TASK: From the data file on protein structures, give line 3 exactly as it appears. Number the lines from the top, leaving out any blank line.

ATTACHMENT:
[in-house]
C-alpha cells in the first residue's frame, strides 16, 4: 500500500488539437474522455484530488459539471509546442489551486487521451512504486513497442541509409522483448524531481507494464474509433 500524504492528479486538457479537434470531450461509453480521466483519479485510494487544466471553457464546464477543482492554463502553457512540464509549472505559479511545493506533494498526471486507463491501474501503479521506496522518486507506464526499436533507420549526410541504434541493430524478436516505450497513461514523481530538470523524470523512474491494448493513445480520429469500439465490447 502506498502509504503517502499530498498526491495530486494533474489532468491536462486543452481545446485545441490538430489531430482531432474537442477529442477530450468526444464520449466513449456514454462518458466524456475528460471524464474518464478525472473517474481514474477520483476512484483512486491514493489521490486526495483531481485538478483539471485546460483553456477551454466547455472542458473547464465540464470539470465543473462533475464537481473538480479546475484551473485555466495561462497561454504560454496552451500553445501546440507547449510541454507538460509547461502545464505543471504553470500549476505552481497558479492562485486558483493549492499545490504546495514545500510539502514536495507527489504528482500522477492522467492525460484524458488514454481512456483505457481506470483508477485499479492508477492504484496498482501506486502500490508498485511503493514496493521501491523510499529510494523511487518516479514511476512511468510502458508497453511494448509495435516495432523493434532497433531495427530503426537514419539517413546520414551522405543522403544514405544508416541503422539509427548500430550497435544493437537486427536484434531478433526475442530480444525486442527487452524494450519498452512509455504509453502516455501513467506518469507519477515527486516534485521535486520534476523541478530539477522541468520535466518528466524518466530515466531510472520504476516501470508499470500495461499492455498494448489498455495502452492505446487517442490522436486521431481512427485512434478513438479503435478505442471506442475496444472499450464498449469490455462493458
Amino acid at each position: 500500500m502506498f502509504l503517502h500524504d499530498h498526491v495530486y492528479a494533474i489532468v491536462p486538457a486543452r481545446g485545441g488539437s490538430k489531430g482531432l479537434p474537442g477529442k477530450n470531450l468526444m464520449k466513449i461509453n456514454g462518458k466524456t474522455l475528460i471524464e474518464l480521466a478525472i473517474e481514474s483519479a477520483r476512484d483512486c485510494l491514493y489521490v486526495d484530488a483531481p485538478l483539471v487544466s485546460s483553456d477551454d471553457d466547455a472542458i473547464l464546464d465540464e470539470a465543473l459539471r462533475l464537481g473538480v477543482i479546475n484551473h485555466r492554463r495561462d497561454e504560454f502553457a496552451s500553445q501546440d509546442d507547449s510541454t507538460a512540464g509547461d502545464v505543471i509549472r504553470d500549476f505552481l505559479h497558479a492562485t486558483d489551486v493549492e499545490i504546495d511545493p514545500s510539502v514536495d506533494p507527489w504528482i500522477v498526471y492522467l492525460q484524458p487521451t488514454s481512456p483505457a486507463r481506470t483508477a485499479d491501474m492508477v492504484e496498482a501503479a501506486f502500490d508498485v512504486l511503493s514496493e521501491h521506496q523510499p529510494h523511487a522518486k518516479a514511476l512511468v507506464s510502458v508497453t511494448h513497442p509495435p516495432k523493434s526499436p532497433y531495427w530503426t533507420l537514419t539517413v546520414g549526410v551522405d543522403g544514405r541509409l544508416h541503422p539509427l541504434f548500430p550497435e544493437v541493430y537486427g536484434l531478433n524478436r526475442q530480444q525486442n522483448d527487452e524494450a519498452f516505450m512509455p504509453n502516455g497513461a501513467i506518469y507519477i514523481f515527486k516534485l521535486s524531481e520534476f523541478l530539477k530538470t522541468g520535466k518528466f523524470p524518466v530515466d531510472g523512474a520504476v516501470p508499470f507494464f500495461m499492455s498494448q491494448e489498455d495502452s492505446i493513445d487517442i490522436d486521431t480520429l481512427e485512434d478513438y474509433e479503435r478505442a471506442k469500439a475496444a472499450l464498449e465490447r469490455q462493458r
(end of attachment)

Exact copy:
Amino acid at each position: 500500500m502506498f502509504l503517502h500524504d499530498h498526491v495530486y492528479a494533474i489532468v491536462p486538457a486543452r481545446g485545441g488539437s490538430k489531430g482531432l479537434p474537442g477529442k477530450n470531450l468526444m464520449k466513449i461509453n456514454g462518458k466524456t474522455l475528460i471524464e474518464l480521466a478525472i473517474e481514474s483519479a477520483r476512484d483512486c485510494l491514493y489521490v486526495d484530488a483531481p485538478l483539471v487544466s485546460s483553456d477551454d471553457d466547455a472542458i473547464l464546464d465540464e470539470a465543473l459539471r462533475l464537481g473538480v477543482i479546475n484551473h485555466r492554463r495561462d497561454e504560454f502553457a496552451s500553445q501546440d509546442d507547449s510541454t507538460a512540464g509547461d502545464v505543471i509549472r504553470d500549476f505552481l505559479h497558479a492562485t486558483d489551486v493549492e499545490i504546495d511545493p514545500s510539502v514536495d506533494p507527489w504528482i500522477v498526471y492522467l492525460q484524458p487521451t488514454s481512456p483505457a486507463r481506470t483508477a485499479d491501474m492508477v492504484e496498482a501503479a501506486f502500490d508498485v512504486l511503493s514496493e521501491h521506496q523510499p529510494h523511487a522518486k518516479a514511476l512511468v507506464s510502458v508497453t511494448h513497442p509495435p516495432k523493434s526499436p532497433y531495427w530503426t533507420l537514419t539517413v546520414g549526410v551522405d543522403g544514405r541509409l544508416h541503422p539509427l541504434f548500430p550497435e544493437v541493430y537486427g536484434l531478433n524478436r526475442q530480444q525486442n522483448d527487452e524494450a519498452f516505450m512509455p504509453n502516455g497513461a501513467i506518469y507519477i514523481f515527486k516534485l521535486s524531481e520534476f523541478l530539477k530538470t522541468g520535466k518528466f523524470p524518466v530515466d531510472g523512474a520504476v516501470p508499470f507494464f500495461m499492455s498494448q491494448e489498455d495502452s492505446i493513445d487517442i490522436d486521431t480520429l481512427e485512434d478513438y474509433e479503435r478505442a471506442k469500439a475496444a472499450l464498449e465490447r469490455q462493458r